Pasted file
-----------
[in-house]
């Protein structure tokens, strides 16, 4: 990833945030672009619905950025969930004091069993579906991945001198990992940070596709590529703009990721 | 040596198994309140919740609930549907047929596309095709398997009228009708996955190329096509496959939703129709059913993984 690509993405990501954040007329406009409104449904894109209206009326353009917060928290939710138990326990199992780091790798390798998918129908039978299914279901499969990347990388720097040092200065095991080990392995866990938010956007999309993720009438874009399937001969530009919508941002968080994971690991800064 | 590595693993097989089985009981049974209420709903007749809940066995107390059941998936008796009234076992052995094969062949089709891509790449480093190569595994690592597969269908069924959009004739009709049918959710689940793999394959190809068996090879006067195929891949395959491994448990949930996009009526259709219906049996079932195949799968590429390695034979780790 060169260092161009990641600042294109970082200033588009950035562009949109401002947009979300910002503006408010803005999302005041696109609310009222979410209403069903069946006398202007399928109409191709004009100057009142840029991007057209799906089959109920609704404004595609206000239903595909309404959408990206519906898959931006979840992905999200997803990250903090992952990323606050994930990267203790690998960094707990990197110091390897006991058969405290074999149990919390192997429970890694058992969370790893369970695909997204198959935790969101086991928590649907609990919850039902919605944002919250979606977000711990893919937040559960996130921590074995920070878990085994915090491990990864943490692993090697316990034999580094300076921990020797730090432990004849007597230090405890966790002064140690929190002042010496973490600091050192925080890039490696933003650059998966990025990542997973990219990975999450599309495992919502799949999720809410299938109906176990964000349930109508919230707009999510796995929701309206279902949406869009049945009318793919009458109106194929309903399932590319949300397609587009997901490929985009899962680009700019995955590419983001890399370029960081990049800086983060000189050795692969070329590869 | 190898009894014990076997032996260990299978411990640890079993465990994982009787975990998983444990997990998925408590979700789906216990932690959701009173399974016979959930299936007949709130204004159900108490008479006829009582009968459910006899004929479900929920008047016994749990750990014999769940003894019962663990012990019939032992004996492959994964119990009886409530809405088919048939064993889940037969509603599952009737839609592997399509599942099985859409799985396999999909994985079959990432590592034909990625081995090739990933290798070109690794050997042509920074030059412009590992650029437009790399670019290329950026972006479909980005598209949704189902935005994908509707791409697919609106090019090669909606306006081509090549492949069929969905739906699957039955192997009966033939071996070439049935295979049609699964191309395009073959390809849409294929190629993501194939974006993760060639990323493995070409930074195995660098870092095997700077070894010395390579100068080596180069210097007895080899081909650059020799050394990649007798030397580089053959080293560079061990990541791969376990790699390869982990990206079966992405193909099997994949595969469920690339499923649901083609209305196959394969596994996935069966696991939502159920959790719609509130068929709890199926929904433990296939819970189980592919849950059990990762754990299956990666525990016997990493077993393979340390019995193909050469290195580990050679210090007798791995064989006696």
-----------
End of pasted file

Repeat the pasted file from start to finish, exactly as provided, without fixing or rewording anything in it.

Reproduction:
[in-house]
């Protein structure tokens, strides 16, 4: 990833945030672009619905950025969930004091069993579906991945001198990992940070596709590529703009990721 | 040596198994309140919740609930549907047929596309095709398997009228009708996955190329096509496959939703129709059913993984 690509993405990501954040007329406009409104449904894109209206009326353009917060928290939710138990326990199992780091790798390798998918129908039978299914279901499969990347990388720097040092200065095991080990392995866990938010956007999309993720009438874009399937001969530009919508941002968080994971690991800064 | 590595693993097989089985009981049974209420709903007749809940066995107390059941998936008796009234076992052995094969062949089709891509790449480093190569595994690592597969269908069924959009004739009709049918959710689940793999394959190809068996090879006067195929891949395959491994448990949930996009009526259709219906049996079932195949799968590429390695034979780790 060169260092161009990641600042294109970082200033588009950035562009949109401002947009979300910002503006408010803005999302005041696109609310009222979410209403069903069946006398202007399928109409191709004009100057009142840029991007057209799906089959109920609704404004595609206000239903595909309404959408990206519906898959931006979840992905999200997803990250903090992952990323606050994930990267203790690998960094707990990197110091390897006991058969405290074999149990919390192997429970890694058992969370790893369970695909997204198959935790969101086991928590649907609990919850039902919605944002919250979606977000711990893919937040559960996130921590074995920070878990085994915090491990990864943490692993090697316990034999580094300076921990020797730090432990004849007597230090405890966790002064140690929190002042010496973490600091050192925080890039490696933003650059998966990025990542997973990219990975999450599309495992919502799949999720809410299938109906176990964000349930109508919230707009999510796995929701309206279902949406869009049945009318793919009458109106194929309903399932590319949300397609587009997901490929985009899962680009700019995955590419983001890399370029960081990049800086983060000189050795692969070329590869 | 190898009894014990076997032996260990299978411990640890079993465990994982009787975990998983444990997990998925408590979700789906216990932690959701009173399974016979959930299936007949709130204004159900108490008479006829009582009968459910006899004929479900929920008047016994749990750990014999769940003894019962663990012990019939032992004996492959994964119990009886409530809405088919048939064993889940037969509603599952009737839609592997399509599942099985859409799985396999999909994985079959990432590592034909990625081995090739990933290798070109690794050997042509920074030059412009590992650029437009790399670019290329950026972006479909980005598209949704189902935005994908509707791409697919609106090019090669909606306006081509090549492949069929969905739906699957039955192997009966033939071996070439049935295979049609699964191309395009073959390809849409294929190629993501194939974006993760060639990323493995070409930074195995660098870092095997700077070894010395390579100068080596180069210097007895080899081909650059020799050394990649007798030397580089053959080293560079061990990541791969376990790699390869982990990206079966992405193909099997994949595969469920690339499923649901083609209305196959394969596994996935069966696991939502159920959790719609509130068929709890199926929904433990296939819970189980592919849950059990990762754990299956990666525990016997990493077993393979340390019995193909050469290195580990050679210090007798791995064989006696």